dangermousie: (Default)
Just watched Blood Diamond.

Wow.

Wow.

WOW.

Yeah.

That's all I got.

I might meta later, but for now, wow.

Nothing will make me as shaken about the policies in Africa as Hotel Rwanda (in my Top 10 movies) did, but this came close.

It gave me shakes, especially when Solomon is in London and sees the pretty little baubles in jeweler's setting that his whole country is being destroyed for. I also loved that Danny (DiCaprio is amazing, isn't he?) is not a nice guy. He is a mercenary and a bastard, in every sense of the word and his world made him this way, the neverending cycle of violence (loved the scene with his mentioning without any self-pity to Jennifer Connoly's character about his mother being raped and shot and his father hung when he was 9), and there is yet another point about victims becoming perpetrators and making new victims and the cycle continuing (the cycle Solomon's son escapes because of Solomon's devotion and love). He makes the right choice in the end but just barely and only because it's the end of the road for him. You see glimmers of humanity and humaneness but he is probably too far gone to save, just like so many others.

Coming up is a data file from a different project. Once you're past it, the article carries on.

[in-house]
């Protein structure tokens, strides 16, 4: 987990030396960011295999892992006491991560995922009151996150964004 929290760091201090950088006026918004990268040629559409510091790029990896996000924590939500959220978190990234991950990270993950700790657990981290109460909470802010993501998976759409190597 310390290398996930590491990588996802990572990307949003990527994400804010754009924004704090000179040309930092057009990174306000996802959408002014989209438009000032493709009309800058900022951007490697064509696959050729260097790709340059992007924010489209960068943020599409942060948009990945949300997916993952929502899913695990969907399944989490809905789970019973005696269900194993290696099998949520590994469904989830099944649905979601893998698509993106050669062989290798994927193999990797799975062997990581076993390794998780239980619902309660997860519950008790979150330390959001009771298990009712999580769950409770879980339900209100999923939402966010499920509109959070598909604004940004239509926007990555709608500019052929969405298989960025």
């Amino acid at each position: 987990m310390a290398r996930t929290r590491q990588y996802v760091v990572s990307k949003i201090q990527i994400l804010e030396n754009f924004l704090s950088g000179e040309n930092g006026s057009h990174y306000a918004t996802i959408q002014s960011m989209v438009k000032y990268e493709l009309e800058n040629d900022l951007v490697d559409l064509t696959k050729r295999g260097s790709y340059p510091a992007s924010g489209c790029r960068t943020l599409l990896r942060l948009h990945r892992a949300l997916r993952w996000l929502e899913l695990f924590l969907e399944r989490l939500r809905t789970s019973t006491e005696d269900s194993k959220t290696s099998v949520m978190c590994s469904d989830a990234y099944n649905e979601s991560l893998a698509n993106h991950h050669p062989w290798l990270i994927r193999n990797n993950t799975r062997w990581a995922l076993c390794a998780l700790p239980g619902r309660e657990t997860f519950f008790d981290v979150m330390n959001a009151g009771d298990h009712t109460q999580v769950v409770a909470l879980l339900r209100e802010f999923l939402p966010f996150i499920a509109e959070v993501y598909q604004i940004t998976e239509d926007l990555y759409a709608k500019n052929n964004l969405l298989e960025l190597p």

P.S. I really like this director. He did this, he did Glory and he did Last Samurai, and I love all of them, however unfashionable making the last one makes me (but then I like Tom Cruise movies, however nutty he is: TLS, Minority Report, Collateral & TWotW are all very good)

ETA2: (I typed this in response to koalathebear below, but I think it belongs up here). I was incredibly impressed that it wasn't yet another 'epic' about white people discovering themselves in exotic locations. So many of these characters (from child soldiers to the mercenaries) are both perpetrators and victims and just trapped.